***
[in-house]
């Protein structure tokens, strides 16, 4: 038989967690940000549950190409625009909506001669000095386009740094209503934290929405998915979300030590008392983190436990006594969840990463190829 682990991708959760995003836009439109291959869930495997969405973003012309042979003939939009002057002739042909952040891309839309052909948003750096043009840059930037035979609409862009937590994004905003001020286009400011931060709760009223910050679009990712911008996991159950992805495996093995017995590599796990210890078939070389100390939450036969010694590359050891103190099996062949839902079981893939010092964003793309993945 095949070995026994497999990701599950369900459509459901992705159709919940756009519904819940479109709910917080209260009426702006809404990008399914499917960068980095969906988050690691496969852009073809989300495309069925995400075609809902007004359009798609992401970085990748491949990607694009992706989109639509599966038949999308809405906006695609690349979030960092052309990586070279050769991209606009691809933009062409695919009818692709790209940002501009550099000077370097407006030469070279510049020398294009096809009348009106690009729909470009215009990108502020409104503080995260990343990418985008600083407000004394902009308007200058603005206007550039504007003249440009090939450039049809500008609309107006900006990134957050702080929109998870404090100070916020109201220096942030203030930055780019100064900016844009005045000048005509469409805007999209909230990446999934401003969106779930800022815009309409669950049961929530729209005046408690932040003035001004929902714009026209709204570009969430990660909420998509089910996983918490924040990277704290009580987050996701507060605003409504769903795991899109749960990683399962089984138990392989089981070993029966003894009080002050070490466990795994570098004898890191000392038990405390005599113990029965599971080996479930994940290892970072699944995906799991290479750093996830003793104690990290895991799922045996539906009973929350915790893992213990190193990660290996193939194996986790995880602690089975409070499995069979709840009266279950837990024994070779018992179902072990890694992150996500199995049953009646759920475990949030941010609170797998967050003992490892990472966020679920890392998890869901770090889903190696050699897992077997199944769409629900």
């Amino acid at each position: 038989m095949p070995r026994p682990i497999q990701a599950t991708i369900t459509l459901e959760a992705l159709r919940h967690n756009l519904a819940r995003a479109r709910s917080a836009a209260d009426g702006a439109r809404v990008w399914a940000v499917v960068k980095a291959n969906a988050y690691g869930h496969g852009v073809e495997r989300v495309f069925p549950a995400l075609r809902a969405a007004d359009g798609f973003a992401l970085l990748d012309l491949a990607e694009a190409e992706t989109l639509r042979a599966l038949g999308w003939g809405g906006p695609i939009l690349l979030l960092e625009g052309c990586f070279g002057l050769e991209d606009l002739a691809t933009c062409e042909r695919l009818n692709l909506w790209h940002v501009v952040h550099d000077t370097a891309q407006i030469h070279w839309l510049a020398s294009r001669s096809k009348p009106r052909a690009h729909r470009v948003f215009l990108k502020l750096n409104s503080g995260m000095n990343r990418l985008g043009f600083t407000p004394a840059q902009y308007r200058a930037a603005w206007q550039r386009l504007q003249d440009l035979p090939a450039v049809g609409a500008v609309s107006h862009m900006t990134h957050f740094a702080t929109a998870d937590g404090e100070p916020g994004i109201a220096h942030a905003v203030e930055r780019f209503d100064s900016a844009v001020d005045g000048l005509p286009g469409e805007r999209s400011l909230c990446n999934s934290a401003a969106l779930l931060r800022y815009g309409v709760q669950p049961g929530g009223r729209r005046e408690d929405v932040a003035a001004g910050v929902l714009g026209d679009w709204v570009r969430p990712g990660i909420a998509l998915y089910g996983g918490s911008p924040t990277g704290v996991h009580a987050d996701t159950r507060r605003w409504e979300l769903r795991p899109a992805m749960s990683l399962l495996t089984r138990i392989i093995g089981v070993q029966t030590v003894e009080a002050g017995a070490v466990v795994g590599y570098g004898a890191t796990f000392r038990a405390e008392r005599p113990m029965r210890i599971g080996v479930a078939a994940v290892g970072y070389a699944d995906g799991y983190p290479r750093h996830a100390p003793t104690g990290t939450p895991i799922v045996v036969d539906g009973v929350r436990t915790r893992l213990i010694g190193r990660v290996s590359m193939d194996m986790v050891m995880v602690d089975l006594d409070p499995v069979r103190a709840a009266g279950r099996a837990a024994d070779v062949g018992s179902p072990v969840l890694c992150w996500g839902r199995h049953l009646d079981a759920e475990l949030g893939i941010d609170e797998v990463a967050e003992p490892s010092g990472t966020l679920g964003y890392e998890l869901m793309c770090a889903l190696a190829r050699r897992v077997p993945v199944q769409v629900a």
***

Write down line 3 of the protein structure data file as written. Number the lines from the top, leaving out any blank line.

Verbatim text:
């Amino acid at each position: 038989m095949p070995r026994p682990i497999q990701a599950t991708i369900t459509l459901e959760a992705l159709r919940h967690n756009l519904a819940r995003a479109r709910s917080a836009a209260d009426g702006a439109r809404v990008w399914a940000v499917v960068k980095a291959n969906a988050y690691g869930h496969g852009v073809e495997r989300v495309f069925p549950a995400l075609r809902a969405a007004d359009g798609f973003a992401l970085l990748d012309l491949a990607e694009a190409e992706t989109l639509r042979a599966l038949g999308w003939g809405g906006p695609i939009l690349l979030l960092e625009g052309c990586f070279g002057l050769e991209d606009l002739a691809t933009c062409e042909r695919l009818n692709l909506w790209h940002v501009v952040h550099d000077t370097a891309q407006i030469h070279w839309l510049a020398s294009r001669s096809k009348p009106r052909a690009h729909r470009v948003f215009l990108k502020l750096n409104s503080g995260m000095n990343r990418l985008g043009f600083t407000p004394a840059q902009y308007r200058a930037a603005w206007q550039r386009l504007q003249d440009l035979p090939a450039v049809g609409a500008v609309s107006h862009m900006t990134h957050f740094a702080t929109a998870d937590g404090e100070p916020g994004i109201a220096h942030a905003v203030e930055r780019f209503d100064s900016a844009v001020d005045g000048l005509p286009g469409e805007r999209s400011l909230c990446n999934s934290a401003a969106l779930l931060r800022y815009g309409v709760q669950p049961g929530g009223r729209r005046e408690d929405v932040a003035a001004g910050v929902l714009g026209d679009w709204v570009r969430p990712g990660i909420a998509l998915y089910g996983g918490s911008p924040t990277g704290v996991h009580a987050d996701t159950r507060r605003w409504e979300l769903r795991p899109a992805m749960s990683l399962l495996t089984r138990i392989i093995g089981v070993q029966t030590v003894e009080a002050g017995a070490v466990v795994g590599y570098g004898a890191t796990f000392r038990a405390e008392r005599p113990m029965r210890i599971g080996v479930a078939a994940v290892g970072y070389a699944d995906g799991y983190p290479r750093h996830a100390p003793t104690g990290t939450p895991i799922v045996v036969d539906g009973v929350r436990t915790r893992l213990i010694g190193r990660v290996s590359m193939d194996m986790v050891m995880v602690d089975l006594d409070p499995v069979r103190a709840a009266g279950r099996a837990a024994d070779v062949g018992s179902p072990v969840l890694c992150w996500g839902r199995h049953l009646d079981a759920e475990l949030g893939i941010d609170e797998v990463a967050e003992p490892s010092g990472t966020l679920g964003y890392e998890l869901m793309c770090a889903l190696a190829r050699r897992v077997p993945v199944q769409v629900a």